Good for Capuano: Beaten Badly, He Did Not Look Crushed or Even a Tad Angry

Friday, September 7, 2018

Now that Mike Capuano has lost, I’m hearing some grumbling to the effect he could have run a better campaign.  Some say he wasted too much time talking about Trump when he should have been taking the fight hard, much harder than he did, to Ayanna Pressley.

“In terms of experience and ability to get things done, she doesn’t belong in the same ring with him,” said one lifelong resident of the district who was sorry to see the curtain come down on Capuano's career.  “For whatever reason, or reasons, he decided it was too risky to attack her.  Well, look where that got him.”
At first, this line of reasoning made sense to me. But, the longer I thought about it, the less convincing it became. 

I’d try to conjure a mental picture of Capuano ripping into Pressley on the stage at some candidates’ forum or on the set of some TV program, and every time I did, Capuano came across as a bully and the audience looked pained.
It now seems to me that Capuano's candidacy was simply doomed on Tuesday, September 4, 2018.  There was nothing he could have done to beat Pressley.  She was a force of nature, an agent of fate.  His number came up.  He had to go.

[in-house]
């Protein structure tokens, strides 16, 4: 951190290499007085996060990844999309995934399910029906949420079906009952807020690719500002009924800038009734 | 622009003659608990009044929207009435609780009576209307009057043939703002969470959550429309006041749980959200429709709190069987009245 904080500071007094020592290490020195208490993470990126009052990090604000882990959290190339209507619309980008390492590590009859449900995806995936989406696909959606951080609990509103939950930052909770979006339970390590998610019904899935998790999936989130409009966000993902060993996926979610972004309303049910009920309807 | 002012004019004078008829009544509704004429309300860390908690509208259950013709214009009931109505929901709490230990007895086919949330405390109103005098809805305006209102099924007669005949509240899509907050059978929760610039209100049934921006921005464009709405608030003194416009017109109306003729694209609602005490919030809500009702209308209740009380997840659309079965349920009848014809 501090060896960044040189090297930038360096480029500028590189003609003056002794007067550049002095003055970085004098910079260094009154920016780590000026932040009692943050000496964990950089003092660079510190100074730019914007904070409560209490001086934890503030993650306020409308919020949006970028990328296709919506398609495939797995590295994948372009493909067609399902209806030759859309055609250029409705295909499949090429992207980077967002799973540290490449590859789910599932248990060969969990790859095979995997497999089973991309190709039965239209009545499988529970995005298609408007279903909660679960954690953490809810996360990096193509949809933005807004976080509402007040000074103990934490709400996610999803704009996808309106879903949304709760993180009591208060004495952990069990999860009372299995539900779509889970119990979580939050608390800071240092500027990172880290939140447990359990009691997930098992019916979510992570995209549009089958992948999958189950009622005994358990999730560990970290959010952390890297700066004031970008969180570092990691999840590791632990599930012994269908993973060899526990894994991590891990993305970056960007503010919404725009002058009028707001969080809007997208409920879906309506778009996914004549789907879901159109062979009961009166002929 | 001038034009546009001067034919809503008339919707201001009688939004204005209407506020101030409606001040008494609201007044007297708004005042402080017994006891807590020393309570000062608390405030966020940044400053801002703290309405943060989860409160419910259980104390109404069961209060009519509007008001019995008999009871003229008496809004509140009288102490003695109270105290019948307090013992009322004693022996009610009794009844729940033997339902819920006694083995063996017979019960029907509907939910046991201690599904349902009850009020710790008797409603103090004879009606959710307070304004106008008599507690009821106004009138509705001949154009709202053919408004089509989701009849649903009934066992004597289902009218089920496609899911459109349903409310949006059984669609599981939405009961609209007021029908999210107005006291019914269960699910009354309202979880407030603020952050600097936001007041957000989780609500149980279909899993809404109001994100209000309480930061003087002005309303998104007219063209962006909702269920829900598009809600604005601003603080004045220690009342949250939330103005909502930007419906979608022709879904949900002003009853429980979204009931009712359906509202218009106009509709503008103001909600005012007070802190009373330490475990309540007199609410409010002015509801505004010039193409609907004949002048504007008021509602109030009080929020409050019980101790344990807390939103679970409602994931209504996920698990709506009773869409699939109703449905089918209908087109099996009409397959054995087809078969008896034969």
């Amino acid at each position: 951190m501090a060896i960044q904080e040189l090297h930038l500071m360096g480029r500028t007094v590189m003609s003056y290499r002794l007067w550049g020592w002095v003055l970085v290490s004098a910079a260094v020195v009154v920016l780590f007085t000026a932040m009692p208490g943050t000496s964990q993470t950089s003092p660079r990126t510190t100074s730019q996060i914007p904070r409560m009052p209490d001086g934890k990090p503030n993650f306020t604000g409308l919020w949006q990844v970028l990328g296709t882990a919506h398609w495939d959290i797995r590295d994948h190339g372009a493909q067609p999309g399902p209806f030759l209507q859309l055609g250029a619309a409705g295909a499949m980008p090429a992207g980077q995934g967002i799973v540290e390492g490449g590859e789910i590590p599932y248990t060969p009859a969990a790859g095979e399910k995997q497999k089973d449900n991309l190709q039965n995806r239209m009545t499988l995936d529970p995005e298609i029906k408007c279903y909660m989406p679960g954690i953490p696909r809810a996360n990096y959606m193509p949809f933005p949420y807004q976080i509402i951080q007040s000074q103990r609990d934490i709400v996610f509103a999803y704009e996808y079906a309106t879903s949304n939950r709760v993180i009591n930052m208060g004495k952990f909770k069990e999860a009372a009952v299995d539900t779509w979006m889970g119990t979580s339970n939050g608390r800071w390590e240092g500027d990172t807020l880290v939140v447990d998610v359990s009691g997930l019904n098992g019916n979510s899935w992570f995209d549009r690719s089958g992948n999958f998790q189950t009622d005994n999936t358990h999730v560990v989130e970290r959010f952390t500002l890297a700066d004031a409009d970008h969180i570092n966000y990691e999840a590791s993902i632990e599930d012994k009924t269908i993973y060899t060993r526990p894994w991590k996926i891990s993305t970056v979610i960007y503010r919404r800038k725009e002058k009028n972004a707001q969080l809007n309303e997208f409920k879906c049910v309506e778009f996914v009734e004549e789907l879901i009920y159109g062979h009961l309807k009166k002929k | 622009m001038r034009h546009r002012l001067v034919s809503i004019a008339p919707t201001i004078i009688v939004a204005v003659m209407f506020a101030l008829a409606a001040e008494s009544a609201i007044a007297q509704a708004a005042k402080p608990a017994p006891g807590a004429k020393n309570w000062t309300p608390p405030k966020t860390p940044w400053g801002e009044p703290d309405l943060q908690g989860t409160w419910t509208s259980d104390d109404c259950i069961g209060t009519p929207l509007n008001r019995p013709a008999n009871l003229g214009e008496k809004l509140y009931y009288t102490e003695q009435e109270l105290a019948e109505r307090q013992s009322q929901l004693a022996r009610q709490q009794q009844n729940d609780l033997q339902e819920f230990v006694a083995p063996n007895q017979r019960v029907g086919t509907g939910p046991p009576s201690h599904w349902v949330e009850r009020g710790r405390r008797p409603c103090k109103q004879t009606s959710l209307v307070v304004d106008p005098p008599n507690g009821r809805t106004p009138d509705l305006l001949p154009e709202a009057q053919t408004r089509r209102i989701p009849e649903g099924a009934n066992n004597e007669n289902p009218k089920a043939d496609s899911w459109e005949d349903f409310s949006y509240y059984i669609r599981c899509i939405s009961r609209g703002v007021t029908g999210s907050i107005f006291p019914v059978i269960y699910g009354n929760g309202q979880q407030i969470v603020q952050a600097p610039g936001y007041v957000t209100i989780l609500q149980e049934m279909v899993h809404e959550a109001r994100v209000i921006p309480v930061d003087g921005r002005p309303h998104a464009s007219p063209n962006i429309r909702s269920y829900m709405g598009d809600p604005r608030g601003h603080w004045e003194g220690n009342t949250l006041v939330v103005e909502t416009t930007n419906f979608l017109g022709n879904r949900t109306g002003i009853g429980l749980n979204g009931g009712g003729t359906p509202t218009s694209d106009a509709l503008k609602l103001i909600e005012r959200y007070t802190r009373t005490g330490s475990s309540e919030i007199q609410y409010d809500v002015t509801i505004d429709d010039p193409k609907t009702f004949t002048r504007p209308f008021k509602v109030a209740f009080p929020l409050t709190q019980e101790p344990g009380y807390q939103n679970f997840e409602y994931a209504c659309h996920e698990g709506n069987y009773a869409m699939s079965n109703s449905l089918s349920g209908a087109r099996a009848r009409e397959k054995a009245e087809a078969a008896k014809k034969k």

Based on repeated viewings on the Internet of his concession speech, I suspect that’s what Capuano also thinks.
It was an extremely brief speech, less than two minutes, delivered extemporaneously.  There was no text, no checklist of persons and organizations to thank, no scripted paeans to the glories of public service and the majesty of the electoral process.

He had the air of a coach whose team has just lost the Superbowl by 40 points and knows he has to say something before the cameras but has zero appetite at the moment for analysis and reflection. 
“The district is very upset with lots of things that are going on,” Capuano said.  “I don’t blame them.  I’m just as upset as they are.  But, so be it.  That’s the way life goes.”

He did not look sad or beaten down.  It was as if he had known in his heart two days before he was going to lose and had willed himself to put the whole damn thing behind him.
He talked about how honored and grateful he was to have had the support of the folks in the room for so many years, over so many campaigns, then wrapped up with kind of a verbal shoulder shrug:

“We did everything we could to get this thing done…I’m sorry it did not work out.  But this is life.  This is OK.  America is going to be OK.  Ayanna Pressley is going to be a good congressman.  And I will tell you that Massachusetts is going to be well served.”